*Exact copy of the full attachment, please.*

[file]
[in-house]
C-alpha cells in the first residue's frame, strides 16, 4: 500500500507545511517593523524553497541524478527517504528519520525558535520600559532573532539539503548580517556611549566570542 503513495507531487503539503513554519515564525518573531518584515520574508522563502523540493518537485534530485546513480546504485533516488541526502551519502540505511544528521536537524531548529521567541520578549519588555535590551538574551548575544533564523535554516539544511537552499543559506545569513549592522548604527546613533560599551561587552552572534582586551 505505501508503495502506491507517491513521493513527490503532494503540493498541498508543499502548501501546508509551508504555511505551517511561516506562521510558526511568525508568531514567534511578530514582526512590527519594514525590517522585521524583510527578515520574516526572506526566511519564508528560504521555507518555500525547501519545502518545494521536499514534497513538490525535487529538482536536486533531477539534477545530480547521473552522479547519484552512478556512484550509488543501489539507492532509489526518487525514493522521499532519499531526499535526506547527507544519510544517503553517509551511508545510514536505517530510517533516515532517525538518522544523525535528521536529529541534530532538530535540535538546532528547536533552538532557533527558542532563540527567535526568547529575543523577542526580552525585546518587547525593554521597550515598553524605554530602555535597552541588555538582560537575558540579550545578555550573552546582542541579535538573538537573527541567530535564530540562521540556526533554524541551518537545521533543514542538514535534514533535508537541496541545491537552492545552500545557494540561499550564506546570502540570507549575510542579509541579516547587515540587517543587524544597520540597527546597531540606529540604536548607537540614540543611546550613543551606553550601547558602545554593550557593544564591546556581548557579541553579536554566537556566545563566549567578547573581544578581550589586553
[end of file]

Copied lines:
[in-house]
C-alpha cells in the first residue's frame, strides 16, 4: 500500500507545511517593523524553497541524478527517504528519520525558535520600559532573532539539503548580517556611549566570542 503513495507531487503539503513554519515564525518573531518584515520574508522563502523540493518537485534530485546513480546504485533516488541526502551519502540505511544528521536537524531548529521567541520578549519588555535590551538574551548575544533564523535554516539544511537552499543559506545569513549592522548604527546613533560599551561587552552572534582586551 505505501508503495502506491507517491513521493513527490503532494503540493498541498508543499502548501501546508509551508504555511505551517511561516506562521510558526511568525508568531514567534511578530514582526512590527519594514525590517522585521524583510527578515520574516526572506526566511519564508528560504521555507518555500525547501519545502518545494521536499514534497513538490525535487529538482536536486533531477539534477545530480547521473552522479547519484552512478556512484550509488543501489539507492532509489526518487525514493522521499532519499531526499535526506547527507544519510544517503553517509551511508545510514536505517530510517533516515532517525538518522544523525535528521536529529541534530532538530535540535538546532528547536533552538532557533527558542532563540527567535526568547529575543523577542526580552525585546518587547525593554521597550515598553524605554530602555535597552541588555538582560537575558540579550545578555550573552546582542541579535538573538537573527541567530535564530540562521540556526533554524541551518537545521533543514542538514535534514533535508537541496541545491537552492545552500545557494540561499550564506546570502540570507549575510542579509541579516547587515540587517543587524544597520540597527546597531540606529540604536548607537540614540543611546550613543551606553550601547558602545554593550557593544564591546556581548557579541553579536554566537556566545563566549567578547573581544578581550589586553